Tynwald is back (pause for applause) and what a sitting they have lined up this month as the world’s oldest continuously running sitcom returns properly after its New Years Covid special.
With the Island Plan, questions on masks and some rather interesting motions, this looks set to be a fun sitting.
Kicking off with questions, Jason Moorhouse and Chris Thomas dominate the early part of the list with questions around masks for school children, travel on and off the island and the September 2021 bond launch.
Later questions come from Marlene Maska MLC, who is asking about conservation areas and Douglas Head, Mr Moorhouse is back with more questions on make, Dr Michelle Haywood is asking about university maintenance grants and Tim Glover is asking about teacher and school staff morale, mental health services and long Covid.
Should we reach the end of the question paper in time, or if an extension is supported, Claire Christian will ask how Manx Care is supported people suffering with long Covid, Speaker Juan Watterson has questions about education psychologists, Mr Thomas will ask about the Sir Jonathan Michael review into healthcare and Mr Moorhouse will end the opening segment of the show with a question on retracted information round a pool in Castletown.
The start of the order paper is interesting as two ministers are responding to reports which they themselves wrote.
First up is DEFA Minister Clare Barber who will be making a statement on the regulation of the safety and quality of cow’s milk. Now you may remember that a while ago, when Mrs Barber was leading the Environment and Infrastructure Policy Review Committee, her committee was highly critical of DEFA.
That report said DEFA ‘should develop and implement a rating scheme for food producers, based on the publication of the results of tests and inspections carried out for each food business and any other relevant information’. It will be interesting to see how Mrs Barber’s dept addresses the concerns raised by Mrs Barber and her fellow committee members.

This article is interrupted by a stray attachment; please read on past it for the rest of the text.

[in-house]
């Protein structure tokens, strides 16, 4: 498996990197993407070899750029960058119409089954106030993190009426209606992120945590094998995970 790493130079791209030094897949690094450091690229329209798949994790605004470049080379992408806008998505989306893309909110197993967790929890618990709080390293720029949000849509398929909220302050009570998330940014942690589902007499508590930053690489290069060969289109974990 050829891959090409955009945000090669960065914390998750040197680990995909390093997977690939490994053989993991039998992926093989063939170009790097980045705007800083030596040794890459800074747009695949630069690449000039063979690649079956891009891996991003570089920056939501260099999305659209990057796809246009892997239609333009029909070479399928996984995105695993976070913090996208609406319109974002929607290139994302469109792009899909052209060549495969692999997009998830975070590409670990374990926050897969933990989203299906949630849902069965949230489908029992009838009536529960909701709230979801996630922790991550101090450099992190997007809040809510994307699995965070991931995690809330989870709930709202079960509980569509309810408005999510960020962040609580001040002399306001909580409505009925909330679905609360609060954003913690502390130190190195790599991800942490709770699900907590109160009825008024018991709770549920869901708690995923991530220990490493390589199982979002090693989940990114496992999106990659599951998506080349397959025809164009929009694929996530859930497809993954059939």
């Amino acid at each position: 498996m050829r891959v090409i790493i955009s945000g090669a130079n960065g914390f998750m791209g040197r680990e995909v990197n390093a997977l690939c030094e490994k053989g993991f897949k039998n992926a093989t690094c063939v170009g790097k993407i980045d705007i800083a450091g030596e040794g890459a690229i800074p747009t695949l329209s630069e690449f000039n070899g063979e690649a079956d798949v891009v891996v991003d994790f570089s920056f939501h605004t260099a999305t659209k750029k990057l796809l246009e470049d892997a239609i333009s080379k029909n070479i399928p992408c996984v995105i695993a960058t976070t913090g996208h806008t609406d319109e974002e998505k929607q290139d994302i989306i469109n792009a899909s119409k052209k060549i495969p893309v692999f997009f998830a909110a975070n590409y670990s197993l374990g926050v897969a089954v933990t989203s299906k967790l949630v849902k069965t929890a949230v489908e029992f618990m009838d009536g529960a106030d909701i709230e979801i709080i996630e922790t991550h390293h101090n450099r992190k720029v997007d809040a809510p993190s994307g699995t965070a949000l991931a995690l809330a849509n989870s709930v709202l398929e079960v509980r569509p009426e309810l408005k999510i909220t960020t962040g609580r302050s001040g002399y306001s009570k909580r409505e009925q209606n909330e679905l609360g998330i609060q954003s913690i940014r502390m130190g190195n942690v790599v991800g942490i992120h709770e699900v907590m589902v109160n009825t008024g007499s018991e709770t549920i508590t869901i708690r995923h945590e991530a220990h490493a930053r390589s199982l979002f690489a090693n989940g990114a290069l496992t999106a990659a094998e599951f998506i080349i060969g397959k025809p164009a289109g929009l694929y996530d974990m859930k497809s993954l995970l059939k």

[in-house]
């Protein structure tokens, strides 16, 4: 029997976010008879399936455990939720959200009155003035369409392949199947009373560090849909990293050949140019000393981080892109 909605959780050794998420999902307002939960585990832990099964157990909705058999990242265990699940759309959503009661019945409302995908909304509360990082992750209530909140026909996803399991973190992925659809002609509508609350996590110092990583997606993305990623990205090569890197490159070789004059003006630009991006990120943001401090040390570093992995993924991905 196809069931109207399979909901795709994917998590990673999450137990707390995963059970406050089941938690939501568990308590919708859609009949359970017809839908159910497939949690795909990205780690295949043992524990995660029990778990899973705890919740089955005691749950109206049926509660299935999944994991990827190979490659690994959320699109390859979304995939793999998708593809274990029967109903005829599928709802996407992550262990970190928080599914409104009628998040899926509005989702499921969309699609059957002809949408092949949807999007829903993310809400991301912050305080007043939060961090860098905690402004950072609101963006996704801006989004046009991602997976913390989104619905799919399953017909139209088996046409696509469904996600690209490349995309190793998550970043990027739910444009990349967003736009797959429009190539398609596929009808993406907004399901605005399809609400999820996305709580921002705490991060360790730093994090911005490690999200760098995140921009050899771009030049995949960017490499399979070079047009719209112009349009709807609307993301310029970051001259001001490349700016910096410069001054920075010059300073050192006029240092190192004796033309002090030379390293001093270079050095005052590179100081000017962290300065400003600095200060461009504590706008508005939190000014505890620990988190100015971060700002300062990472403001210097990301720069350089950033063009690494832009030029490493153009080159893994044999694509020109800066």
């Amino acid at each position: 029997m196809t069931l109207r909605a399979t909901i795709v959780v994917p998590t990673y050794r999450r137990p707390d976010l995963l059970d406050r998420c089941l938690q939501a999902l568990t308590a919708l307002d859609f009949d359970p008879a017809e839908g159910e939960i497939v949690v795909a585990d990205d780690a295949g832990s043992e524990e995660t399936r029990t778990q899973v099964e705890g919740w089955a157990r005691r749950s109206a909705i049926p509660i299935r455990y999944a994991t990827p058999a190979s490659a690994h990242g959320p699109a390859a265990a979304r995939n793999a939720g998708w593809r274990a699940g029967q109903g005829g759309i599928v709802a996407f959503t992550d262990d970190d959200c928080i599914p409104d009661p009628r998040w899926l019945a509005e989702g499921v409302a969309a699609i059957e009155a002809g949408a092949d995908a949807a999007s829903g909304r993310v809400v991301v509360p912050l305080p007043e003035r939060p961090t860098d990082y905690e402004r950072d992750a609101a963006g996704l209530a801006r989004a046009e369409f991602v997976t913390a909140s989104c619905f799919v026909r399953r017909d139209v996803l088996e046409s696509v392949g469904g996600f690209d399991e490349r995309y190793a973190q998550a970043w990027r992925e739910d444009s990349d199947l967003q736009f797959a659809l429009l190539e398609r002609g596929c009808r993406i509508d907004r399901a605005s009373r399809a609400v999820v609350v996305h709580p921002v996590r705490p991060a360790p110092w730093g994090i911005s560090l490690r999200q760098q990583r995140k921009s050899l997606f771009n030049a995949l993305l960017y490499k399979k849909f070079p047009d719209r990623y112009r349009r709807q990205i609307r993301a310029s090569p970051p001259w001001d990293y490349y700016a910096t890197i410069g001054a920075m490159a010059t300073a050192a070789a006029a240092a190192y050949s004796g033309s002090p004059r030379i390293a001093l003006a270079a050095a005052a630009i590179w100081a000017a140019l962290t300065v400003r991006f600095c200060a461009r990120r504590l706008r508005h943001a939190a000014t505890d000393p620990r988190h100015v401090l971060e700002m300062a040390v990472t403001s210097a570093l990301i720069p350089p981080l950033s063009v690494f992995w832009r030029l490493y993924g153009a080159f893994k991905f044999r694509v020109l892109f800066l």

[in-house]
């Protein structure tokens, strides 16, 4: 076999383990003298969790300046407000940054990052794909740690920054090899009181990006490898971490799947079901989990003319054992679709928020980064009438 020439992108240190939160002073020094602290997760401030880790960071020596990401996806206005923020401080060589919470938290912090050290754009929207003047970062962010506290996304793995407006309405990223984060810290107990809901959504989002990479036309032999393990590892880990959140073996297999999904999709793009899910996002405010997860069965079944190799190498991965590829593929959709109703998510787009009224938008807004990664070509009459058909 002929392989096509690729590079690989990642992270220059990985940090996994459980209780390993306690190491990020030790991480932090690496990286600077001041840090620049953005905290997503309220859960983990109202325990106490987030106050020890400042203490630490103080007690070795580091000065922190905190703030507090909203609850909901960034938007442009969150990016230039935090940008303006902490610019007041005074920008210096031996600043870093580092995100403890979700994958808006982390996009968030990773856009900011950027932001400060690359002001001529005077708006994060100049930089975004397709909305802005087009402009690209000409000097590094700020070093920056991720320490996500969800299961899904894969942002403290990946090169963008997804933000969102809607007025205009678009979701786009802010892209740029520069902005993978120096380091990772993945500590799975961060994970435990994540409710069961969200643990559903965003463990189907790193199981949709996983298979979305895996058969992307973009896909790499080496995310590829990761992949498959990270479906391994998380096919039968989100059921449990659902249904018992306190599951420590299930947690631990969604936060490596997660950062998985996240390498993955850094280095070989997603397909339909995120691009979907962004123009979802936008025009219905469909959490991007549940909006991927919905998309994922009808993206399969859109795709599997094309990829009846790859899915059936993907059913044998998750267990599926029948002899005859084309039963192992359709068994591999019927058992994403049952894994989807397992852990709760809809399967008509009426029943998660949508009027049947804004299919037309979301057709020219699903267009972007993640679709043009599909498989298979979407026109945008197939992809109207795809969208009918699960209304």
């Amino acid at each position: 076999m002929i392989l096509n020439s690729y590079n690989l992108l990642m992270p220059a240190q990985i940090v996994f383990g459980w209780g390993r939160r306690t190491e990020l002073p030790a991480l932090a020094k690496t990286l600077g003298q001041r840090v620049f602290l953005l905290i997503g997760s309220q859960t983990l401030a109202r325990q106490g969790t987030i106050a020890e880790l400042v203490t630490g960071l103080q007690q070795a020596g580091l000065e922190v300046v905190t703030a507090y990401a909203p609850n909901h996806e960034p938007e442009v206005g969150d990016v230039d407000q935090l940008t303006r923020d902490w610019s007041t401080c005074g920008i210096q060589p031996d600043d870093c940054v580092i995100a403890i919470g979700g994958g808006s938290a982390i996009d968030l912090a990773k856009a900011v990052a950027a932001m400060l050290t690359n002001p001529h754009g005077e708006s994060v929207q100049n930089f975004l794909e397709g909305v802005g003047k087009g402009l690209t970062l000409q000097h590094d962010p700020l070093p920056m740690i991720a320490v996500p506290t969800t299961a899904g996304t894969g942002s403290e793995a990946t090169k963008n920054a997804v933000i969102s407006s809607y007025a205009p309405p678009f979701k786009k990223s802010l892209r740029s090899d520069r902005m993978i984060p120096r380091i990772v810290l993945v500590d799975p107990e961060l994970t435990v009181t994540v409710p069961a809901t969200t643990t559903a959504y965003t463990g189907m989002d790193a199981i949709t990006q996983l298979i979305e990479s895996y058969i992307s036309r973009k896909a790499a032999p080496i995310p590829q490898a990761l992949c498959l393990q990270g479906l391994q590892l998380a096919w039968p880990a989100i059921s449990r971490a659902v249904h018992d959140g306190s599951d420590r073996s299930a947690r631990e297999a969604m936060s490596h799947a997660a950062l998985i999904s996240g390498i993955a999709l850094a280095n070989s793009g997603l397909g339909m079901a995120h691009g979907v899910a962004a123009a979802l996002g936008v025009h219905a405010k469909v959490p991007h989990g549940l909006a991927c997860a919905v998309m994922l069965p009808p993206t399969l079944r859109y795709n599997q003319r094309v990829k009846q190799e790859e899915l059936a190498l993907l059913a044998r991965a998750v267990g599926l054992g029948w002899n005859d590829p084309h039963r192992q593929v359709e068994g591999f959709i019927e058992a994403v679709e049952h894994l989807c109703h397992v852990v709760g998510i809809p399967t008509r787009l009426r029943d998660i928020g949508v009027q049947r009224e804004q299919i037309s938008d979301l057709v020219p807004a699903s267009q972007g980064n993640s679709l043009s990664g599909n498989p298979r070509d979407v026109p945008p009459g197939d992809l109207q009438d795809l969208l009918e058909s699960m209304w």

Following on from Mrs Barber, Justice and Home Affairs Minister Jane Poole-Wilson will be making a statement on the island’s legal services. Just like Mrs Barber, Mrs Poole-Wilson chaired a committee, the Constitutional and Legal Affairs and Justice Committee, which was rather critical of the state of affairs on the island. That report said the Isle of Man Law Society’s role as both regulator and representative of advocates was ‘old-fashioned and potentially poses a reputational risk to the Isle of Man’.
Both of these statements should make for compulsive viewing.
After this we have a couple of appointments to clear, Rob Mercer MLC calling on the gov to review its Strategy for Offshore Energy Production and a few other fairly minor motions.
The big event really is the supplementary order paper where members will asked to agree to further extend some Covid regs, which could prove interesting given reports that England is set to let most of theirs expire, oh and we have the Island Plan.
It will be interesting to see how members deal with the plan, but we can probably expect to see some speeches criticising a lack of time to consider it, some others praising its scope and range, a couple raising the lack of tangible measures of success at this stage and then it will be passed.